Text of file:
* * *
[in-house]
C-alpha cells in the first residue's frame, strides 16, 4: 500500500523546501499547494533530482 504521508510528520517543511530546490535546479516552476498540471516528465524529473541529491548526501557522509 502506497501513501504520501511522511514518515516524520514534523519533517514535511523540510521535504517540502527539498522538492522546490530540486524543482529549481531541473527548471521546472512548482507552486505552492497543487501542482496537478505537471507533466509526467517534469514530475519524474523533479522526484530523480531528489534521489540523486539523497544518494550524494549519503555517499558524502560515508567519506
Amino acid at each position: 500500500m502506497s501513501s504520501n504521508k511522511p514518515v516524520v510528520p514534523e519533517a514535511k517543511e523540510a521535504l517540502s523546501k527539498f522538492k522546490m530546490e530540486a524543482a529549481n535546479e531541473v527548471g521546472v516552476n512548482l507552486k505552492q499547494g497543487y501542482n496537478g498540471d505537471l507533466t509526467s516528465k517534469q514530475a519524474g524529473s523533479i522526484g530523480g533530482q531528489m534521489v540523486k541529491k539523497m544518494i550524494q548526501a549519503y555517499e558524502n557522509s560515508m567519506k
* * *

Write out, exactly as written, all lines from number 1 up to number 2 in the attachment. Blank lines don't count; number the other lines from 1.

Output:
[in-house]
C-alpha cells in the first residue's frame, strides 16, 4: 500500500523546501499547494533530482 504521508510528520517543511530546490535546479516552476498540471516528465524529473541529491548526501557522509 502506497501513501504520501511522511514518515516524520514534523519533517514535511523540510521535504517540502527539498522538492522546490530540486524543482529549481531541473527548471521546472512548482507552486505552492497543487501542482496537478505537471507533466509526467517534469514530475519524474523533479522526484530523480531528489534521489540523486539523497544518494550524494549519503555517499558524502560515508567519506